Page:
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Reza BehnamFounder and CEOCtrlShift
From Silicon Valley to Southeast Asia, Reza Behnam’s work has focused on the future of marketing. He served as the managing director of Yahoo Southeast Asia and was a founding member of the trade association IAB Singapore. At the beginning of this year, he founded CtrlShift, a programmatic company offering digital marketing strategy, execution and advertising technology to brands, agencies and publishers across five markets in Southeast Asia. He spoke with eMarketer’s Lisa Barron about the region’s rapidly evolving market.
eMarketer: You have called this “the era of delightful connections” in digital marketing. What do you mean by that?
Reza Behnam: The era of interrupting people with a 30-second commercial or interrupting people’s lifestyles with ads popping up left and right is over. Communication is no longer one way—it’s bidirectional. Your brand is potentially created because people talk about you in social circles, on social networks, etc. The technology that’s now available has the potential to change our lives by offering us the right message at the right time, in the right context on the right device at the right place. And it’s really about bringing all of that together.
Another term I like to use a lot is “advertising as a service.” So far, advertising has been interruption. But why can’t it be changed? Why can’t we change it to make sure it’s really fulfilling a need at the right time and the right place? You’re stuck in the rain, there are no taxis around, and all of the sudden your phone tells you that there is an Uber driver 5 minutes away. Would you like me to get it for you?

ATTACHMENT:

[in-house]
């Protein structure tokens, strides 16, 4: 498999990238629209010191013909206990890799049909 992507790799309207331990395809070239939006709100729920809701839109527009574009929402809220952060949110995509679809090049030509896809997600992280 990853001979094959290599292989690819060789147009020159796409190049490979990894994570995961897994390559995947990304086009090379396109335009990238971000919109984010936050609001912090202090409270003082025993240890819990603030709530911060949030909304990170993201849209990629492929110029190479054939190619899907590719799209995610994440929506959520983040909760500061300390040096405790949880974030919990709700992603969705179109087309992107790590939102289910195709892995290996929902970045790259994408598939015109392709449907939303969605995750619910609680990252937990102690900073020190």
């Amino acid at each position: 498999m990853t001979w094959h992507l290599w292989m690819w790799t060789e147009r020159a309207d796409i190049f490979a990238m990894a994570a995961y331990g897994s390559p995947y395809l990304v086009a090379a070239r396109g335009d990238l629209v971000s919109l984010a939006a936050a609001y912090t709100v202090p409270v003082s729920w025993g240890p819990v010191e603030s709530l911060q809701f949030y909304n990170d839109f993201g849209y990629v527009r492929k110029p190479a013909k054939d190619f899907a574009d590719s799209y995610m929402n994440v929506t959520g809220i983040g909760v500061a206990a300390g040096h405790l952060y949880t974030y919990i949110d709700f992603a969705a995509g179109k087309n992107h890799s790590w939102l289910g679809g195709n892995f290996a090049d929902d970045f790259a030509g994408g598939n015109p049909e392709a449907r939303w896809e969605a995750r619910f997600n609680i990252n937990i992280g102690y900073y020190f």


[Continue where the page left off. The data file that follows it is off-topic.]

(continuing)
Advertising as a service is understanding your audience and being able to put the data pieces together in real time, creating an experience that you will not only like, but cherish. That’s the delightful communication part of advertising.
eMarketer: What are the biggest strengths of the current programmatic landscape in Southeast Asia?
Behnam: I would say its biggest strength is that it doesn’t have a whole lot of legacy in many ways. It’s not encumbered by the past as much as developed countries—as such, you can leapfrog. I’ll give you an example.
A lot of the medium-sized and smaller-size publishers in this region are still using ad serving technology that’s quite old and antiquated. So when you approach them and you tell them that all these advancements have been made in the last five or six years in programmatic, you can onboard them to the newer way of doing things immediately without having to go through two or three iterations of the last five, six years.
I think the adoption is very fast because we’re starting from a very low starting point in terms of the percentage of media that has been programmatic. There is a lot of education happening. And you can learn from the experience of developed markets that have been through this over the last three, four or five years and really pick out best practices. And therefore, the risk is reduced.
eMarketer: And what are the biggest challenges?
Behnam: If I positioned some of the points I just mentioned differently, they could be challenges. The fact that this market is still developing means that subject matter experts in this part of the world are fewer and much more far between than they are in the US, so it takes a lot more education. People are a bit more risk-averse. They’re looking at the bigger markets to see what happens there first. Those things would be challenges to some industry players, but we see it as an opportunity for our company to focus on this region, to be good at the areas that this region needs.
eMarketer: What would your advice be to multinational brands trying to penetrate the Southeast Asia market?
Behnam: I would say Southeast Asia is obviously not a monolithic region, and you have to infuse whatever you are doing at a global level with smart, on-the-ground executions and local knowledge. The ability to understand that and the ability to make that happen and execute is not trivial and definitely not quick. But my advice would be to understand the local market as quickly as possible.
In my view, sometimes the ratio of noise to signal could be quite high in less-developed markets because there’s a lot of people trying to sell a lot of things to others in an environment that isn’t perhaps as transparent. So the quicker you can learn, the quicker you can infuse local knowledge and local ecosystem context and find people to help you execute on the ground in each of the local markets, the better you are.
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